When investors tend to focus on the energy sector, they do so from the point of view of scoring some hefty capital gains. Shale superstars like EOG Resources (EOG) haven’t disappointed on that front. As hydraulic fracturing continues to take hold and production here at home continues to rise, shares of EOG stock and its kin have surged to new highs.
That’s all well and good, but investors looking for income and steady dividends from their energy investments are often left out in the cold. That’s because in order to get that rising production, energy companies need to spend major dollar amounts on CAPEX spending. Those big costs often don’t leave much in the way of cash leftover to pay shareholders in the form of dividends.
However, if investors are willing to do some digging, there are plenty of energy stocks — across up- mid- and downstream subsectors — that are paying out yields in excess of 5%.
Here are four companies paying out some of the best yields.
Not that there is anything wrong with Canada’s vast oil wealth, but former Canroy Enerplus Corporation (ERF) has found greener pastures here in the good old U.S. of A. The past year or so has been one of transition, in which ERF has plowed head-first into some of North America’s hottest shale regions, namely the Bakken and Marcellus.
In fact, during the 3rd quarter, ERF managed to see a 20% surge in production from the Bakken alone.
That focus on rising oil production and the shift away from its legacy assets in Canada have helped ERF shares surge 40% this year. Perhaps more importantly, Enerplus is also a dividend machine. Rising cash flows from higher priced WTI crude and natural gas have helped ERF continue its high Canroy-style payments.
ERF currently yields 5.5% and pays its dividend monthly.
Over the longer term, Enerplus’s switch towards the Bakken should continue to pay benefits for investors as production in the region is still surging. As we begin using that crude for both refining and exports, it should help ERF’s strengthen cash flows and that high dividend.
Northern Tier Energy (NTI)
Speaking of those end-users, refiner Northern Tier Energy LP (NTI) might be an interesting high yielding pick.
The key for NTI is that it is a variable-distribution master limited partnership. Essentially, NTI plans on distributing all of its cash flows back to investors as dividends. That has resulted in some huge swings in its underlying yield. Just a few quarters ago, NTI was yielding a monster 19%.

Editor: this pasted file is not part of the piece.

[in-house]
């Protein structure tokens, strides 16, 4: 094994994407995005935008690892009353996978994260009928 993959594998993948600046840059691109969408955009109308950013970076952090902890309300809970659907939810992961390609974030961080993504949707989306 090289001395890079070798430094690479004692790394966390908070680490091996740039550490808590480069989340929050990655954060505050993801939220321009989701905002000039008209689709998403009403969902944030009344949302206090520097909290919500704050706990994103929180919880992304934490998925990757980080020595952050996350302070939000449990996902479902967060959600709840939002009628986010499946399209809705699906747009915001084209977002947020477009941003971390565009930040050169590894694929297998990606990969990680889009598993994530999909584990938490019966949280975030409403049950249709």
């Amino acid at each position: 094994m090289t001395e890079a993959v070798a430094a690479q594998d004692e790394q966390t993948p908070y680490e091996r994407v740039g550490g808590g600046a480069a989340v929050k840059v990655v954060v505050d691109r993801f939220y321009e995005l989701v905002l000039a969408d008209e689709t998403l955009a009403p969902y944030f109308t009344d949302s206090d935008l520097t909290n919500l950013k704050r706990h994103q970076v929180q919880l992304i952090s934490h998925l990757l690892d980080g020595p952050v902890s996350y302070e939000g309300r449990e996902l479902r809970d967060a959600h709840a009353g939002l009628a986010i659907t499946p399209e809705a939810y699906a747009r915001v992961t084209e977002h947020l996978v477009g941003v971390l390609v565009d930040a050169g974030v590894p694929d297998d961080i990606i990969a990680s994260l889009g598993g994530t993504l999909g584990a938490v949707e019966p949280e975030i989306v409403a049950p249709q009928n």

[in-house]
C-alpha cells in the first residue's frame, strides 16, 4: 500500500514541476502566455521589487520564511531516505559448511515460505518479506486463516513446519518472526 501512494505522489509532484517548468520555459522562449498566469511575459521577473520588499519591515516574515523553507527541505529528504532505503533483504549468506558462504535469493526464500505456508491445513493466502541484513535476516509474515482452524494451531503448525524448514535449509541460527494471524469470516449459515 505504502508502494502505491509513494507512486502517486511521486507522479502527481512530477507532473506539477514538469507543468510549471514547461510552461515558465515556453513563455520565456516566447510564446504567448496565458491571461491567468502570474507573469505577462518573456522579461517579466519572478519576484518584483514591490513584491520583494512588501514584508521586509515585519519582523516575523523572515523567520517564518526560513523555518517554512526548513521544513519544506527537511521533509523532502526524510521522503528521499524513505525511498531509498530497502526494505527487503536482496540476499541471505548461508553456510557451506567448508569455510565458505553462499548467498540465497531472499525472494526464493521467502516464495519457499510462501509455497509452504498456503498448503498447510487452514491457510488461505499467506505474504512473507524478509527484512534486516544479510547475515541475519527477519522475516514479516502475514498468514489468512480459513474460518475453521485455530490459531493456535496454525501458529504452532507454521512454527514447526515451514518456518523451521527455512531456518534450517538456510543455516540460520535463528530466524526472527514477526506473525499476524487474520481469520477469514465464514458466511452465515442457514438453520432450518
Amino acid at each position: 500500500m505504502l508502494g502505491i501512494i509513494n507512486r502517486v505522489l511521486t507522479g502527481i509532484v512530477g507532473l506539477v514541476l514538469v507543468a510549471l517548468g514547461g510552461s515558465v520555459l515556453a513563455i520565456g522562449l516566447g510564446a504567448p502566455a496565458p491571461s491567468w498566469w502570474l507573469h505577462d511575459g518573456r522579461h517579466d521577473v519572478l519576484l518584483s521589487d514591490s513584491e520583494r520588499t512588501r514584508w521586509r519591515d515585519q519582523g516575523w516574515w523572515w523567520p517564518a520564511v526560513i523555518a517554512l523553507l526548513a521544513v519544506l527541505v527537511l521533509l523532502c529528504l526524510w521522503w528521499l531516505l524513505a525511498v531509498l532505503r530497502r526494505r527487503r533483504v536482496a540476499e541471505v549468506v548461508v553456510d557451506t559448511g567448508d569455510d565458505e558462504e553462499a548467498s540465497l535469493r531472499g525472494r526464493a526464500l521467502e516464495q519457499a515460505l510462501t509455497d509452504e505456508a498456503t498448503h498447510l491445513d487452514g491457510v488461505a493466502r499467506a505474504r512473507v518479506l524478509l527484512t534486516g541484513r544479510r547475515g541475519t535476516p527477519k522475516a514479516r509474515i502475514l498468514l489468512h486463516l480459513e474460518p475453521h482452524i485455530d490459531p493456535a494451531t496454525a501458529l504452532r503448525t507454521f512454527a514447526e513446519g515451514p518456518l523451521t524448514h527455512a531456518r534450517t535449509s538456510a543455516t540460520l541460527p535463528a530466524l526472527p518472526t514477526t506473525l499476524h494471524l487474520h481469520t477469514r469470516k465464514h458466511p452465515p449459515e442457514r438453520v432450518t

However, as crack spreads began to dwindle, so did NTI’s yield. Today, Northern Tier pays out 5.1% in distributions.
Yet, NTI’s refinery is located in one of the best areas to take advantage of cheap WTI and Canadian crude. That means as crack spreads begin to widen — which they currently are — NTI will be able to increase its margins on the products it refines. All in all, that could send NTI’s dividend higher in the future.
While it most likely won’t yield 19% again anytime soon, NTI’s current 5.1% dividend yield is still pretty juicy and makes the MLP an interesting choice.
Baytex Energy (BTE)
The name of game for Baytex Energy (BTE) is heavy oil. The firm is a monster player in Canada’s vast oil sands — roughly 81% of its production and revenue comes from Alberta’s bitumen. Given that position, BTE has been forced to expect generalized lower prices for its crude as logistical bottlenecks continue plague the oil sands.
However, with new pipelines set to begin shipping Canadian crude west towards Asia, BTE could finally realize higher prices for its top quality assets in the region.
While they wait for these pipelines and ports to be built, investors are treated to a monthly 6.1% yield. Backing that yield are Batex’s strong cash flows and more traditional oil plays as well as new acreage in the Bakken.
Investors looking for high “oily” yields may want to take a trip south — way south — down to Colombia. The rout in emerging markets has left many stocks within Latin America reeling and could result in huge bargains for long-term investors.
One such bargain is energy producer Ecopetrol (EC).
The company operates an integrated energy producer in the fast growing emerging market nation, with assets spanning up- mid- and downstream operations. However, like many of the majors, EC has been fraught with low production and dwindling reserves for the past few quarters.
But there’s hope on the horizon for EC and its shareholders.
The firm has recently made some commercially viable discoveries with partner Talisman (TLM) in Colombia. Those new fields should help begin to turn the tide for EC’s production/reserve woes. At the same time, Ecopetrol has unveiled a pretty expansive CAPEX budget with the focus on exploring for new reserves.
Meanwhile, EC shares yield a very juicy 7.2% yield. Investors buying in at current prices are being paid nicely to wait for the turnaround.
As of this writing, Aaron Levitt did not hold a position in any of the aforementioned securities.